I did not win the “Funniest Person in St. Louis” contest at Helium last night. The winners were all friends of mine and are very funny people who deserve whatever they get. Nothing I write here is meant to diminish that.
I hate comedy contests*. Not because I don’t see a value in them, but because I don’t like what they bring out in me. I try not to compete, because I get incredibly competitive and emotionally invested in trying to win**. I can sum it up with two scenarios.
A friend of mine was eliminated in the first round. This person was feeling down about it. I said this, which I truly believe.
“Comedy contests don’t measure who’s a better comic. They measure who connected best with a specific crowd that night. The ability to make that connection rests on at least as many, if not more, variables that are beyond your control as there are variables in your control. You can’t judge anything based on the fact you didn’t advance. You judge it based on how you felt about your set. Did you have fun? Did the audience laugh? Did you do material you’re proud of. Everything else is out of your control.”
After losing in the finals last night, this was the narrative in my head. Which, I don’t believe and would never hold anyone else to this standard.
“Well, I guess I’m an unfunny piece of shit.”
There such pretentious conceit in that statement. I was lucky enough to make it to the final six, out of more than a hundred comics. Comics way funnier than me, with way more experience, and way better writing than me, were eliminated in the very first round. This includes comics I consider friends, as well as comics I don’t really personally connect with. If anyone had said that their elimination was some kind of reflection of the quality of their work, I would argue that person down.
When you’re your own worst critic, you are both being a piece of shit to yourself, and holding yourself up as better than others. It’s such a weirdly schizophrenic thing and we all do it. I’m trying to stop. It doesn’t make me fun to be around.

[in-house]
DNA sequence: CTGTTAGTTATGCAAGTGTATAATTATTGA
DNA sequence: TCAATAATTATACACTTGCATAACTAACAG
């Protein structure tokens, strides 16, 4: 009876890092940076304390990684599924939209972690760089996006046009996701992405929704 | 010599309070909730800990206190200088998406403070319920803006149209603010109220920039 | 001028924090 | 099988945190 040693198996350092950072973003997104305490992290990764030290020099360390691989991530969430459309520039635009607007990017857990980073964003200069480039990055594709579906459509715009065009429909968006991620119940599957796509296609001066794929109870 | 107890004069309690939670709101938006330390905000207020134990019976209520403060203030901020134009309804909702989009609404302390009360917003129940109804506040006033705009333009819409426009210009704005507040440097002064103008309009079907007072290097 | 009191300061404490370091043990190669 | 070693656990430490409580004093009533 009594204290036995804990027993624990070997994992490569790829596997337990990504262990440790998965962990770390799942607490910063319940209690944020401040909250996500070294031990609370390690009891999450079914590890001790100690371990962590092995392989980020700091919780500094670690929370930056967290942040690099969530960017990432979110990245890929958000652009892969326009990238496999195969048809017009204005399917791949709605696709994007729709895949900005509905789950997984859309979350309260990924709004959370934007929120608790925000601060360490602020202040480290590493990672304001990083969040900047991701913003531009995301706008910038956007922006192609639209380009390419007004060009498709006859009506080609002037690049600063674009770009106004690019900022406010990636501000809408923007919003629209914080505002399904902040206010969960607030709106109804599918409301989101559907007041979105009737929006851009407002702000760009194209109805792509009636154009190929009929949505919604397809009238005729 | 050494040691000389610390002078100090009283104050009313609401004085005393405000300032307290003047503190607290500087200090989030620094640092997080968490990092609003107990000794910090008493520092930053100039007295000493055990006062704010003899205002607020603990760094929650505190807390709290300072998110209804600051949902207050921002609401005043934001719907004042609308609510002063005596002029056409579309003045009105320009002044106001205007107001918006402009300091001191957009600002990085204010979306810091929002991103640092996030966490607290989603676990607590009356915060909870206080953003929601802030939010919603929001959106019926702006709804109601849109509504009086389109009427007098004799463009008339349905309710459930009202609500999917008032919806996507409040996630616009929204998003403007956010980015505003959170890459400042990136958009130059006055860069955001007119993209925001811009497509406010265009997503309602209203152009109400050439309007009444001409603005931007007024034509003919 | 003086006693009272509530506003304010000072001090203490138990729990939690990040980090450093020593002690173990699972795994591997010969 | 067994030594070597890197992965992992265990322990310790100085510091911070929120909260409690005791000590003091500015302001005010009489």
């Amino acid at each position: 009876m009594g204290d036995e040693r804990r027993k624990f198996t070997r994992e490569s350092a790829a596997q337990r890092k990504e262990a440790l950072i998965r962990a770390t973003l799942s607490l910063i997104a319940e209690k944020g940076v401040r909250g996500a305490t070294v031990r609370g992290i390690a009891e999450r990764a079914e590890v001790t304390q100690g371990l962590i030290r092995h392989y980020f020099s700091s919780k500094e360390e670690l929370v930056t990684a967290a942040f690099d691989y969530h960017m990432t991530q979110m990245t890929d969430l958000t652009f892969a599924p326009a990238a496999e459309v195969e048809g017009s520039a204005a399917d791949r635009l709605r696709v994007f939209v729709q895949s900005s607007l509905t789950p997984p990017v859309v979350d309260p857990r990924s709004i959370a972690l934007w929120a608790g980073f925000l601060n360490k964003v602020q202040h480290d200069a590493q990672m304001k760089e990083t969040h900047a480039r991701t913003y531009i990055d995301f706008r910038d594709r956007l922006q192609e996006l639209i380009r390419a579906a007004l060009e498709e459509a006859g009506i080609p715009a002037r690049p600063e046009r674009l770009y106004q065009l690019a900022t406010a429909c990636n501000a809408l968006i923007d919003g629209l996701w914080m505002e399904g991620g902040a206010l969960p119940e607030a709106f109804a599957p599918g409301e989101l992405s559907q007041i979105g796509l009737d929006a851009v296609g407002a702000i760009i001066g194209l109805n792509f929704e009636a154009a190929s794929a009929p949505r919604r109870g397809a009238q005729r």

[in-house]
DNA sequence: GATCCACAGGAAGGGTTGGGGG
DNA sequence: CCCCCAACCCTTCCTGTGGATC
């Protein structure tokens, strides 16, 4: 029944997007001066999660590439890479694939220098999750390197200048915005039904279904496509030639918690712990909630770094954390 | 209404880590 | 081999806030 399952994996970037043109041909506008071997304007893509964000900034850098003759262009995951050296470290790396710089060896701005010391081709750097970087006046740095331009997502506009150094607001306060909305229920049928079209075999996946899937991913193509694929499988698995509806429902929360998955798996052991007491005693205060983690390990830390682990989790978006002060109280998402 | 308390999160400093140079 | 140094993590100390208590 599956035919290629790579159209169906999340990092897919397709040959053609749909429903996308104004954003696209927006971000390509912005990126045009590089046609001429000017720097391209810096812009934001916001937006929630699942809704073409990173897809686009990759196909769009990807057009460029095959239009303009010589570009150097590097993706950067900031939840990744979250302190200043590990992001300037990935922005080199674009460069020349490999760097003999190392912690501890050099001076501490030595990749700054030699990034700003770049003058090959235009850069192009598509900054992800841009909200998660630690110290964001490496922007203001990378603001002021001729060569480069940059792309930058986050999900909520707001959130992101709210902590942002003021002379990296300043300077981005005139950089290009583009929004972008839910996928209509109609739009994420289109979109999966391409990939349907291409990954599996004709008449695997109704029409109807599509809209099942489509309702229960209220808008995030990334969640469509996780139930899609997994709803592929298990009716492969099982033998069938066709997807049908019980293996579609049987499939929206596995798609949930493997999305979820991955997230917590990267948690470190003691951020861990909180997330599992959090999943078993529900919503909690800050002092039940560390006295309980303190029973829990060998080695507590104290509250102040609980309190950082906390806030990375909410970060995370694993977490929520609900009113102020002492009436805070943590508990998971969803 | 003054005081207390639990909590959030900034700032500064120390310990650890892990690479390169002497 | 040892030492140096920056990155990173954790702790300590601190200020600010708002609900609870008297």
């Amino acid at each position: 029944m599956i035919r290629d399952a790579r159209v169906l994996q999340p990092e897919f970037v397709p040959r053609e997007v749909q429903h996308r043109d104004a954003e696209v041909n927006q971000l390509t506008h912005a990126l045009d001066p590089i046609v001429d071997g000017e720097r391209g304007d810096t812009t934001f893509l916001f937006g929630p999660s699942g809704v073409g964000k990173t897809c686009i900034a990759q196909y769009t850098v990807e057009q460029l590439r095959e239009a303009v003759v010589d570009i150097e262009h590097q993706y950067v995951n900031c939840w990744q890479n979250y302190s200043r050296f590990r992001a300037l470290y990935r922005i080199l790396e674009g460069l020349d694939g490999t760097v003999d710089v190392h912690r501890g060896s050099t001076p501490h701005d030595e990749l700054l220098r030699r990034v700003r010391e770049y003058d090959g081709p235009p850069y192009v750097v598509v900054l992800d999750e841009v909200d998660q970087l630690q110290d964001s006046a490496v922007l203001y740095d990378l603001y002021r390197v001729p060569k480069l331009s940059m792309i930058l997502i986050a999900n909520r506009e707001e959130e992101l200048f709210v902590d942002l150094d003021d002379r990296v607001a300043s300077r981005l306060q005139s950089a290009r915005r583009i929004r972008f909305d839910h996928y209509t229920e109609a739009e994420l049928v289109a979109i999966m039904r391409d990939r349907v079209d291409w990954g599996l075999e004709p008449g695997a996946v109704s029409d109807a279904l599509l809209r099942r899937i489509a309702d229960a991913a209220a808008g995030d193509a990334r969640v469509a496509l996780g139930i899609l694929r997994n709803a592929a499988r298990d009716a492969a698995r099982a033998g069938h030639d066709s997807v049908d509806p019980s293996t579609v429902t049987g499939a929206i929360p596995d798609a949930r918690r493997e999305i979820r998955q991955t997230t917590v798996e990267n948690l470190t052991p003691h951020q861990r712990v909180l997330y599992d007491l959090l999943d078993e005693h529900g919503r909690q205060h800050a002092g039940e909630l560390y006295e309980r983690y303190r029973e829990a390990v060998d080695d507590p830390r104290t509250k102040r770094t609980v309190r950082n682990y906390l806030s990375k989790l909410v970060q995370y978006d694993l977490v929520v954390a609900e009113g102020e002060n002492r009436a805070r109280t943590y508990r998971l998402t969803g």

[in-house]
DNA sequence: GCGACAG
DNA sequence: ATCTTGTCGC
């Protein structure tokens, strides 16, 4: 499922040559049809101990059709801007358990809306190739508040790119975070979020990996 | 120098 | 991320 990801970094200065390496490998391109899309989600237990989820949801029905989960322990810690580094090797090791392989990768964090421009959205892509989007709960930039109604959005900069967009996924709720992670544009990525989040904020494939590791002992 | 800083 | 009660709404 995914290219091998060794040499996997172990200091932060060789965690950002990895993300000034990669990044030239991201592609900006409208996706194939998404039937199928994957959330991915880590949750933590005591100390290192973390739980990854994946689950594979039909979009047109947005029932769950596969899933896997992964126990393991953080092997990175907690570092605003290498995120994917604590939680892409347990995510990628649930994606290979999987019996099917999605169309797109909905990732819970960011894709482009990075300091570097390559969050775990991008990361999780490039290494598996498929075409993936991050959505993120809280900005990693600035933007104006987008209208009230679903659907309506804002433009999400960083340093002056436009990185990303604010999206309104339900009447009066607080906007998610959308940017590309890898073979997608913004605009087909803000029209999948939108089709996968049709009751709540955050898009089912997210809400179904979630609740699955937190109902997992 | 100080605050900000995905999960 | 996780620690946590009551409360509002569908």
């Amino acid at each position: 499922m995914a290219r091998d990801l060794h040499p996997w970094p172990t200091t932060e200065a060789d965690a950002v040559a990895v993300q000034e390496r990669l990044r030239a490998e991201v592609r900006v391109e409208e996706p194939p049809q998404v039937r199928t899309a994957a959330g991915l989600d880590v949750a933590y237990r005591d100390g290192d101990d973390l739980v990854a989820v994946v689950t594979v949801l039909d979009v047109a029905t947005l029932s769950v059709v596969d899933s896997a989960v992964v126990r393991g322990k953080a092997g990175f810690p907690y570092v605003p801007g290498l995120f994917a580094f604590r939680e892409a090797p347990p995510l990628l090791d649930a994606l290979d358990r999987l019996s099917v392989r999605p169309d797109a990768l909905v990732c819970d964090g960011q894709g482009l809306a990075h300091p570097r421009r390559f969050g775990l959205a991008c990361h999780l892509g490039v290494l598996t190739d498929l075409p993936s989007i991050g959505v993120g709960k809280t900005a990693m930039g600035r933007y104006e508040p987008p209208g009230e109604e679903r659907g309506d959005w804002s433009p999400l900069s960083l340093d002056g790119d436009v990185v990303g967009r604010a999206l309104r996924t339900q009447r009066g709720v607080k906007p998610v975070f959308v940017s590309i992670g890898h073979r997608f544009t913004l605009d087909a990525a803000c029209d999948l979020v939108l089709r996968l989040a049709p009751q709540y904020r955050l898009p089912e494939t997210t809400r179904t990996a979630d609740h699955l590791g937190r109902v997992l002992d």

To prove the point of how unfun it makes me, here’s an example. A friend of mine was a judge that night; he’s a local radio personality. I was trying to duck out and he saw me in the bar after the show. He came up and said he thought I had a great set and asked how I felt. I said “Well, I wish I’d won,” in what I thought was a funny tone. He told me the next day that he thought I was going to stab him. Oops.
I’m trying to learn how to concentrate on all of the incredibly cool things that have happened to me in just four years doing this. I’ve worked really hard to hit the ground running, since I constantly feel like I have to make up for not starting in my twenties. All of that progress has not been erased because I didn’t win this (or any) contest.
I’m over it today, but I wanted to write about it in case you go through the same thing. Maybe you’ll benefit from knowing someone else has the same issue.
*Irony: I ran a contest for www.stlouiscomedy.com in April called “DEATH MIC 2017” to encourage comics to attend local open mics. I know..I know…
**I’ve always been this way. In high school, after every football game, win or lose, I always had some weird reaction to the adrenaline that comes from competing. I would have to find a shower stall and would find myself vacillating between crying and nausea. Today, I know what anxiety is, and have Xanax.